As the Mets prepare to sell (again) during this year’s trade deadline, it seems appropriate to look back at “highly touted” prospects acquired by the team midseason that later flopped while playing in Flushing.
Given the parameters, the good news is that neither Jarred Kelenic or Justin Dunn will ever make this list!
Acquired at the trade deadline in 1995 from Baltimore in exchange for Bobby Bonilla, the 23-year-old, five-star prospect, was envisioned to be a star outfielder for years to come. Unfortunately, he never lived up to the promise while a member of the Mets. That said, he did earn a World Series ring as a member of the 2002 Anaheim Angels. Yes, that’s so Mets.
Perhaps the most memorable game I can think of involving Alex Ochoa was when he hit for the cycle against the Phillies in Philadelphia back in July of 1996. To the best of my recollection, it was the first time I ever saw a Met hit for the cycle. If nothing else, the clip below is worth watching because the Howie Rose call is pretty awesome.
Jim Duquette’s first acquisition as Mets interim GM, Royce Ring was the centerpiece of the deal that sent Roberto Alomar Jr., to the Chicago White Sox. At the time of the deal, the former first-round lefty had 19 saves and a 2.52 ERA for Double-A Birmingham. Ring was deemed to be a “closer of the future,” but never reached those heights. During his five-year career, he pitched to a 5.29 ERA, with no career saves. Ring was dealt during the 2006 off-season with Heath Bell to San Diego, in what has to make the list of worst Mets deals in franchise history. Bell, the portly, three-time all-star, would record 168 saves after leaving New York.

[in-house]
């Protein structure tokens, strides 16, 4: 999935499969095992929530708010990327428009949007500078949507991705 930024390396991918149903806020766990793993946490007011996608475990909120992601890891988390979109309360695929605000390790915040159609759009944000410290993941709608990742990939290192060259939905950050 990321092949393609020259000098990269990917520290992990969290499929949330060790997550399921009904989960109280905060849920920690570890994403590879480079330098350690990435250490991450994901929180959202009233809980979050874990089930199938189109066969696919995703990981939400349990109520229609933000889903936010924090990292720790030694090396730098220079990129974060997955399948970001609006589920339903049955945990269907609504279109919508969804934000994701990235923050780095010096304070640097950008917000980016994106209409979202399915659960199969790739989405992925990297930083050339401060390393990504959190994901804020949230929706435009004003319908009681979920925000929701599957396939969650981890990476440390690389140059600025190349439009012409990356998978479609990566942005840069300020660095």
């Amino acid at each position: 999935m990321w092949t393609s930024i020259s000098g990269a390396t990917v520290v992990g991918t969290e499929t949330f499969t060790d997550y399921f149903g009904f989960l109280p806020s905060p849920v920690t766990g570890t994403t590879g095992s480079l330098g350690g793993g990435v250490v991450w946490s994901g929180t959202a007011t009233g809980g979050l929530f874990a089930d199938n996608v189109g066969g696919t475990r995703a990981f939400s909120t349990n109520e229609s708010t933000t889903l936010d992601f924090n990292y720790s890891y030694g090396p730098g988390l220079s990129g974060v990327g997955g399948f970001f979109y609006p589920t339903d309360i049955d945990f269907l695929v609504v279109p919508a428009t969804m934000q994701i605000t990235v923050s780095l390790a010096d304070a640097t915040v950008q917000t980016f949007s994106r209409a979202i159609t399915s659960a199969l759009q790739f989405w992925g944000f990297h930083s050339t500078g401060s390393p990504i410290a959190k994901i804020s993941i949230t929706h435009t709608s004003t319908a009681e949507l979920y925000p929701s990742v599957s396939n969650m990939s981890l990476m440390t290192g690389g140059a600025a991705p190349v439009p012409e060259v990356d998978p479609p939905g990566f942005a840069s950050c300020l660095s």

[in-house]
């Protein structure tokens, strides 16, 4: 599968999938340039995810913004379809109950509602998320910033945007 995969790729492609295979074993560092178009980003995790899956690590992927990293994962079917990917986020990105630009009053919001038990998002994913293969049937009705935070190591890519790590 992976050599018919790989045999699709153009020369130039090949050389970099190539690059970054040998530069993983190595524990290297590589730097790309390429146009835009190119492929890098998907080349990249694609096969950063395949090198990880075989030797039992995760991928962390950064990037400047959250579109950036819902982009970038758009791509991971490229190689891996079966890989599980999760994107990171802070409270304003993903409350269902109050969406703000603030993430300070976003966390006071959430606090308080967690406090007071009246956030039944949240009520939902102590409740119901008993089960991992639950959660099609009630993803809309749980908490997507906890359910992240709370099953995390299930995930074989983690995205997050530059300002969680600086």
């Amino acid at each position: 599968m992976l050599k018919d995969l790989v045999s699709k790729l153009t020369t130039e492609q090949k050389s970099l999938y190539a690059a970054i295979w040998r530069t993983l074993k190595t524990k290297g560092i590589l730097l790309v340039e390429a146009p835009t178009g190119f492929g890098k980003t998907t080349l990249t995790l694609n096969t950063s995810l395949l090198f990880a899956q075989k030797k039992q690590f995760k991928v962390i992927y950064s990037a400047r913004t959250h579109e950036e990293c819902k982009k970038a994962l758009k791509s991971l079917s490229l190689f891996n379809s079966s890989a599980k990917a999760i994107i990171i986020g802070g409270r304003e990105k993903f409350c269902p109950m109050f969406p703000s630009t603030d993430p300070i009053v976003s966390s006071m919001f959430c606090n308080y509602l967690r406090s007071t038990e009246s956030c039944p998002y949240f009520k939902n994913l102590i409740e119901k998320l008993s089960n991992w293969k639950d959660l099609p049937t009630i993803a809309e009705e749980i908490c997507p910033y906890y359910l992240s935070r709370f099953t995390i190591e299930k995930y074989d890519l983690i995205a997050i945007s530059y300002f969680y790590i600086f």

I remember seeing Ring pitch for the Binghamton Mets in 2003 as I was interning for the New Haven Ravens. While his stuff was solid, I remember not being impressed by his presence on or off-the-field. I couldn’t put my finger on it, but there was something that told me he wasn’t going to make it in New York. But hey, he did sign this baseball for me, which I proudly showcase in my home office to this day!
Acquired from the Colorado Rockies just before the trade deadline in exchange for All-Star Bret Saberhagen in 1995, the pitcher was snake-bitten with the Mets from the start. Within a week of the trade, Acevedo received an MRI for a balky pitching elbow. He later missed time due to ribcage and hamstring injuries. The cherry on the cake was having his ’96 season end prematurely after suffering a stress fracture in his leg. Maybe he was the perfect fit for the Mets after all.
After finally pitching for the team in ’97 – mostly as a reliever – Acevedo was traded to the Cardinals where he went 8-3 with a 2.56 ERA. That’s so Mets.
Outfielder Ryan Thompson was acquired from the Toronto Blue Jays, along with future star Jeff Kent, for David Cone in 1992. I honestly can’t say much about Thompson’s tenure with the Mets, other than he always flashed a million-dollar smile. And he later played briefly with the Yankees. Oh, and my cousin Puppy Smooth still has his Starting Lineup action figure.
The Mets have made several trade deadline and midseason moves in recent seasons. While most of these deals have been salary dumps and/or for low-level prospects, maybe – just maybe – one of the prospects below will make this list someday. Get your popcorn ready!
- Jacob Rhame: Acquired from Dodgers for Curtis Granderson. Rhame has already made his mark by writing the next chapter in the Mets-Phillies rivalry.
- Eric Hanhold: Acquired from Milwaukee for Neil Walker.
- Drew Smith: Acquired from Tampa Bay for Lucas Duda. The Mets bullpen could have surely used him this season. Unfortunately, after a solid 2018 debut, Smith underwent Tommy John surgery earlier this year.
- Franklyn Kilome: Acquired from Philadelphia in exchange for Asdrubal Cabrera. A member of the 40-man roster, Kilome has missed the 2019 season due to….Tommy John surgery. Doesn’t anyone in the Mets front office look at medical records before making a trade?!
- Stephen Nogosek: Acquired from the Boston Red Sox for Addison Reed, the 24-year-old reliever has had a cup of coffee with the 2019 Mets bullpen. That sentence is not a good resume starter for the reliever, but again, only time will tell.